One of the issues with the theremin is the sustained nature of the tone. Too much of it in a looped texture leads to a muddy texture -- kind of like when watercolor paints run together and result in a cloudy, greyish mass.

I have no problem to augment my theremin with other equipment but the center of what I do depends on the responsiveness (zero latency) and expressiveness of a traditional theremin.

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PostPosted: Fri May 05, 2017 2:53 pm    Post subject: Reply with quote  Mark this post and the followings unread

kkissinger wrote:
I am looking forward to performing in Asheville this coming Friday.

Hope you are having a good day, Kevin. Just got home from classes, I've gotta get upstairs & check the stream.
Quote:

One of the issues with the theremin is the sustained nature of the tone. Too much of it in a looped texture leads to a muddy texture -- kind of like when watercolor paints run together and result in a cloudy, greyish mass.

So I have found that picking banjo into feedback delays, including ebow on sustaining electric banjo, that I need to avoid dissonant passing tones (not too hard on a fretted instrument) and passing variations in picking patterns that would normally work in acoustic playing, because they don't blend well when sustained in the delay line. Also, it forces me to clean up my articulation.

So I image that microtones that you get in an instrument like theremin (or violin or slide guitar) with continuous pitch changes between the "official" equal temperament pitches, the sustain on the microtones would be even more of a problem. How do you avoid it? Faster transitions between the equal temperament pitches, with clean landing on the target pitches? I can't imagine what else you might do, but, I am here to learn. Smile

Thanks.

Dale

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mosc
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PostPosted: Sun May 14, 2017 1:28 pm    Post subject: Reply with quote  Mark this post and the followings unread

Kevin's performance at Asheville was splendid. I could hear the difference from previous performances.

I watched closely and didn't see any switches or foot pedals that he touched while playing. He explained afterward that changes to pitch corrector and, I presume, the looper are embedded in the score.

At first I was overwhelmed because I improvise when playing, and dealing with "patch" changes on the fly seemed exceedingly difficult. I perform with multiple synths and processors and changing patches in real time seemed out of the question, but I use a program for MIDI control called Bome MIDI Translator Pro which makes this possible. I'm inspired to give it a try.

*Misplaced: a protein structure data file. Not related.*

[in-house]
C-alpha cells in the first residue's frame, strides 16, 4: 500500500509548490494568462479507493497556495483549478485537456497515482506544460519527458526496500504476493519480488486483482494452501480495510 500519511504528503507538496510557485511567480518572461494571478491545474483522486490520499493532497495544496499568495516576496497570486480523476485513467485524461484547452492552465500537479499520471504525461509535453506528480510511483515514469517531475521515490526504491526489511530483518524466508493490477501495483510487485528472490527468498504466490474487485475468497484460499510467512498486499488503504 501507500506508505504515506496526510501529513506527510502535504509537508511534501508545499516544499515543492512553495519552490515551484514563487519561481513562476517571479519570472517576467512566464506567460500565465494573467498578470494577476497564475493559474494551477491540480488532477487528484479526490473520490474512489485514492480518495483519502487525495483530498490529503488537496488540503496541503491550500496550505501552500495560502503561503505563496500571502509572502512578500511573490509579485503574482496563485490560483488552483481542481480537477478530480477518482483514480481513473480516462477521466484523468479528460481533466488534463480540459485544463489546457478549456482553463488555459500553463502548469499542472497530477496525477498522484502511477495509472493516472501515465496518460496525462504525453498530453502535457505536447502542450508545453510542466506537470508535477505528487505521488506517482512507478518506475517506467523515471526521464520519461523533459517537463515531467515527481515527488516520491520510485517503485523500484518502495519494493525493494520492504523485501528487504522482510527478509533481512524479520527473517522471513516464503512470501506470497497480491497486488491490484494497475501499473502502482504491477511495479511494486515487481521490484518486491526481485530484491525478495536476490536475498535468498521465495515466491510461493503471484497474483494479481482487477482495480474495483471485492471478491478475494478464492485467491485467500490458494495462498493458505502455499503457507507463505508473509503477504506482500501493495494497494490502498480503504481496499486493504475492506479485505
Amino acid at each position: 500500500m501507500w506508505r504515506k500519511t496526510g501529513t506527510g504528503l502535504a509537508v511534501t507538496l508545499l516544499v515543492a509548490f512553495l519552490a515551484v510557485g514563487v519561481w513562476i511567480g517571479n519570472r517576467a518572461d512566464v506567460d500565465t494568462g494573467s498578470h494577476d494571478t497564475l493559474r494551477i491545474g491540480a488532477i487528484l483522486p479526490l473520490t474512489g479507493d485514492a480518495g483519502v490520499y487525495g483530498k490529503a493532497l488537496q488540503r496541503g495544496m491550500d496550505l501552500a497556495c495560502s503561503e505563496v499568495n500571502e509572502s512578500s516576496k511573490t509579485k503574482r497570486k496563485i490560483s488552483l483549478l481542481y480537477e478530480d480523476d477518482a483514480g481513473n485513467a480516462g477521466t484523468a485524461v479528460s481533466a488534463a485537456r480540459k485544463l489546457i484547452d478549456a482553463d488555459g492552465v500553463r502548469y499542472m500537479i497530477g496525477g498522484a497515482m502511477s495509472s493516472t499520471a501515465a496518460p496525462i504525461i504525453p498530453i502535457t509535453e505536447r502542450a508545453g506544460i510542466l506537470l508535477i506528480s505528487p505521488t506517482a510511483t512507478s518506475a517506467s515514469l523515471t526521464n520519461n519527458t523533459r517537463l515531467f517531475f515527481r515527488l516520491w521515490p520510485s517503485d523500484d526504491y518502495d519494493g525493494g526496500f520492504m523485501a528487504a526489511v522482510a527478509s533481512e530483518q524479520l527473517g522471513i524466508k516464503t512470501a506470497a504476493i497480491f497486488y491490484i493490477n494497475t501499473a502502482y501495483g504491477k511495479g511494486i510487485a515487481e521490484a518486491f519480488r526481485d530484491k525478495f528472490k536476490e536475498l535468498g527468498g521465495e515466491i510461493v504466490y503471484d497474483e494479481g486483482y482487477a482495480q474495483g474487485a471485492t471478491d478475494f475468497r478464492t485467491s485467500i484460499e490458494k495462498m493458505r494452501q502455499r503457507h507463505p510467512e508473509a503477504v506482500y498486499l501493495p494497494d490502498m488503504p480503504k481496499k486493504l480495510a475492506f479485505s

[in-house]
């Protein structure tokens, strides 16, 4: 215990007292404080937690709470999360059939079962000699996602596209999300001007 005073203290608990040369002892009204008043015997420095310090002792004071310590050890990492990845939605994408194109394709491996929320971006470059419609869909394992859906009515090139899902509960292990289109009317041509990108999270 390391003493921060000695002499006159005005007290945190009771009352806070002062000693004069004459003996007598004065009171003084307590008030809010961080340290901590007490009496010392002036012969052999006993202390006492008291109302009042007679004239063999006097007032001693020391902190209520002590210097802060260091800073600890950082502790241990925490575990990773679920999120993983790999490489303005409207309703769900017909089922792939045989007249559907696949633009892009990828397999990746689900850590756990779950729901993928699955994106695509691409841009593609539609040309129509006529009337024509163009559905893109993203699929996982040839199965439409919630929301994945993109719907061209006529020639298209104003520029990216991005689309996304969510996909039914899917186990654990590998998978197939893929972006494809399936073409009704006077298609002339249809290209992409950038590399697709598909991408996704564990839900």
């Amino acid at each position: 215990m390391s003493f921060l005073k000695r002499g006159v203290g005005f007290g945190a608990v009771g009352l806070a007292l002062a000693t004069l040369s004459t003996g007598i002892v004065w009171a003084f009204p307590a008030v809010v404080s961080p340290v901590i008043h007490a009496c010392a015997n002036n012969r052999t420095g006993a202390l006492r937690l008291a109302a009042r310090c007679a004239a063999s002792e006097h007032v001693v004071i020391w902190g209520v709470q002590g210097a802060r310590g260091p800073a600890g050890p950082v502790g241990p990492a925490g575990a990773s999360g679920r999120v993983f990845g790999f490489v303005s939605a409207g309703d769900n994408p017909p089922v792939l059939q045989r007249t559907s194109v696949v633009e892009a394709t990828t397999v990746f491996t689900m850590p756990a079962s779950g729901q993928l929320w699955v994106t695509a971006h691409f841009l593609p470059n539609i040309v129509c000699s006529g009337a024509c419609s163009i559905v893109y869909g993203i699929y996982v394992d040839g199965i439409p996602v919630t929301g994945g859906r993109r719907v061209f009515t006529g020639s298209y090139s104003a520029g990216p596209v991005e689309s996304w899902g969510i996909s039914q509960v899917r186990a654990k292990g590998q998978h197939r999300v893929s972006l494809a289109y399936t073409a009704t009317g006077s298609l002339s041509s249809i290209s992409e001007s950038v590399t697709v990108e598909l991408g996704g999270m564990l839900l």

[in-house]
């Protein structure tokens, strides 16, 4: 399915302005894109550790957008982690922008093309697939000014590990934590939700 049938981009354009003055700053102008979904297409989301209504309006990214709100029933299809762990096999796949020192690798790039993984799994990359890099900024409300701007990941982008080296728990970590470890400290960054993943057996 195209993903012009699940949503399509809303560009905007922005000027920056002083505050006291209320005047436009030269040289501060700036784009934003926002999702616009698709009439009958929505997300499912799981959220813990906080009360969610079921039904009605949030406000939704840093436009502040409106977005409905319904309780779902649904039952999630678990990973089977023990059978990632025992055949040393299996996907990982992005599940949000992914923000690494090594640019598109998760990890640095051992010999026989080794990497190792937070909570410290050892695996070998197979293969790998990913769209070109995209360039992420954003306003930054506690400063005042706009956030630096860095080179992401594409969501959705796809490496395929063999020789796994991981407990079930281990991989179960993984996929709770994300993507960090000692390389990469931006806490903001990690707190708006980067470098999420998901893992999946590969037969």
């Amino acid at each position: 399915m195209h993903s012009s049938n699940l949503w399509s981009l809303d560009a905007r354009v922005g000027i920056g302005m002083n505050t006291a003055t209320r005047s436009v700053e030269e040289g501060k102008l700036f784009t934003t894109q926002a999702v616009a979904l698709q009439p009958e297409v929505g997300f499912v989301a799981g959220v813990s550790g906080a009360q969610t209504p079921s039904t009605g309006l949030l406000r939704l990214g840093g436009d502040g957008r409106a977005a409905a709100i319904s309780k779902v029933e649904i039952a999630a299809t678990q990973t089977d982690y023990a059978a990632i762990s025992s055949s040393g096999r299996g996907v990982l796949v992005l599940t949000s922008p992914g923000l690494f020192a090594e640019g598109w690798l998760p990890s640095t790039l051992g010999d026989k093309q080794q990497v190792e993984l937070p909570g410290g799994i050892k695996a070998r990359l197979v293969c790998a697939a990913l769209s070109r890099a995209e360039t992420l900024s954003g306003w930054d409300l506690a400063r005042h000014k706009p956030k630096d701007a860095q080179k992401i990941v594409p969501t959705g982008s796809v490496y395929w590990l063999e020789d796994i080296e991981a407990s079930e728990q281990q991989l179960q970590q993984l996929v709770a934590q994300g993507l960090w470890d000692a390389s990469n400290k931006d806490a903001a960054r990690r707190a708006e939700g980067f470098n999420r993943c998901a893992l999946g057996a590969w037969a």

(I use Bome because MIDI OX doesn't seem to work with Windows 10. What a shame).

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PostPosted: Wed May 17, 2017 12:51 pm    Post subject: Reply with quote  Mark this post and the followings unread

mosc wrote:

At first I was overwhelmed because I improvise when playing, and dealing with "patch" changes on the fly seemed exceedingly difficult. I perform with multiple synths and processors and changing patches in real time seemed out of the question, but I use a program for MIDI control called Bome MIDI Translator Pro which makes this possible. I'm inspired to give it a try.

It may depend on the granularity of the improvisation. I am used to improvisational frameworks with cues for moving into the next sections. Using a timer to schedule the cues->transitions is feasible. I program my controllers in ChucK or Java, so you can do whatever you like, as long as you don't mind coding. It beats grading. Shocked

My improv frameworks tend to be stochastic in the sense of generating sounds according to some probability distribution. I have found much of the writing about "aleatory music" to be somewhat basic in terms of assuming a uniform distribution. There are other probability distributions. Some of my first, effective improvisation grew out of transcription errors in writing bass lines for Jeremy when he was first learning to play back around 2004. Our duets would go in and out and in sync with respect to harmony or rhythm patterns in ways that can be generated using probability distributions that are mostly but not entirely in sync. The piece breathes in and out. I think generating a backing track on the fly with perceptible but nondeterministic improvisational sections can work without using interactive controller devices.

Of course, I don't know whether this has anything to do with Kevin's performance, which I have not heard. I saw comments about his microtones somewhere, maybe on the chat or on FB. This discussion inspires me to try some things with zero-input mixer, which also allows the performer to glide across the pitch space. In spring 2016 at a PA State University computing conference session in the planetarium, as I was setting up my ZIM, someone from another school who couldn't see me asked if it was a theremin. Cool